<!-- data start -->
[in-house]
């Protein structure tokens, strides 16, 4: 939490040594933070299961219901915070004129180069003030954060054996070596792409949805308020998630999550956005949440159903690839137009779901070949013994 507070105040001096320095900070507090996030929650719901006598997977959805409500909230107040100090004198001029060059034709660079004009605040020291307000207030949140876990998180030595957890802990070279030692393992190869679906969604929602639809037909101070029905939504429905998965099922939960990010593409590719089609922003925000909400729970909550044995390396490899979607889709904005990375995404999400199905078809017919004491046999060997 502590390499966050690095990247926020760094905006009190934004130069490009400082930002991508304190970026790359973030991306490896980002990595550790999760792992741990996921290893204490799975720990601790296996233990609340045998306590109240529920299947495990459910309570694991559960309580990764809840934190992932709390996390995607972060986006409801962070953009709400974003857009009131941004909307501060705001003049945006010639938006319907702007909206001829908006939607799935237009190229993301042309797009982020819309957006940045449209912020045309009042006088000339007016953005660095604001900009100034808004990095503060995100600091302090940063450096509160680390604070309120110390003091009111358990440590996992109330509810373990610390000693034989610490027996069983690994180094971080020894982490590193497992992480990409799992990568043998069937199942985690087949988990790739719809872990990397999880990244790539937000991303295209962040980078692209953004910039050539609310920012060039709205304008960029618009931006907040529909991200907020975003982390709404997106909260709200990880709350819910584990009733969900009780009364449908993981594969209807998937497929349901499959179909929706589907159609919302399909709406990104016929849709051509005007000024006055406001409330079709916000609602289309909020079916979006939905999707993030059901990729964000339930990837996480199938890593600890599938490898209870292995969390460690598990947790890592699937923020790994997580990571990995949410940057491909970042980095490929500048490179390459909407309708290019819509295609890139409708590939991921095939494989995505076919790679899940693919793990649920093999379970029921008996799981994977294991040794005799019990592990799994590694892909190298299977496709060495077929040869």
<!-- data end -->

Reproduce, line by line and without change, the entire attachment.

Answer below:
[in-house]
């Protein structure tokens, strides 16, 4: 939490040594933070299961219901915070004129180069003030954060054996070596792409949805308020998630999550956005949440159903690839137009779901070949013994 507070105040001096320095900070507090996030929650719901006598997977959805409500909230107040100090004198001029060059034709660079004009605040020291307000207030949140876990998180030595957890802990070279030692393992190869679906969604929602639809037909101070029905939504429905998965099922939960990010593409590719089609922003925000909400729970909550044995390396490899979607889709904005990375995404999400199905078809017919004491046999060997 502590390499966050690095990247926020760094905006009190934004130069490009400082930002991508304190970026790359973030991306490896980002990595550790999760792992741990996921290893204490799975720990601790296996233990609340045998306590109240529920299947495990459910309570694991559960309580990764809840934190992932709390996390995607972060986006409801962070953009709400974003857009009131941004909307501060705001003049945006010639938006319907702007909206001829908006939607799935237009190229993301042309797009982020819309957006940045449209912020045309009042006088000339007016953005660095604001900009100034808004990095503060995100600091302090940063450096509160680390604070309120110390003091009111358990440590996992109330509810373990610390000693034989610490027996069983690994180094971080020894982490590193497992992480990409799992990568043998069937199942985690087949988990790739719809872990990397999880990244790539937000991303295209962040980078692209953004910039050539609310920012060039709205304008960029618009931006907040529909991200907020975003982390709404997106909260709200990880709350819910584990009733969900009780009364449908993981594969209807998937497929349901499959179909929706589907159609919302399909709406990104016929849709051509005007000024006055406001409330079709916000609602289309909020079916979006939905999707993030059901990729964000339930990837996480199938890593600890599938490898209870292995969390460690598990947790890592699937923020790994997580990571990995949410940057491909970042980095490929500048490179390459909407309708290019819509295609890139409708590939991921095939494989995505076919790679899940693919793990649920093999379970029921008996799981994977294991040794005799019990592990799994590694892909190298299977496709060495077929040869």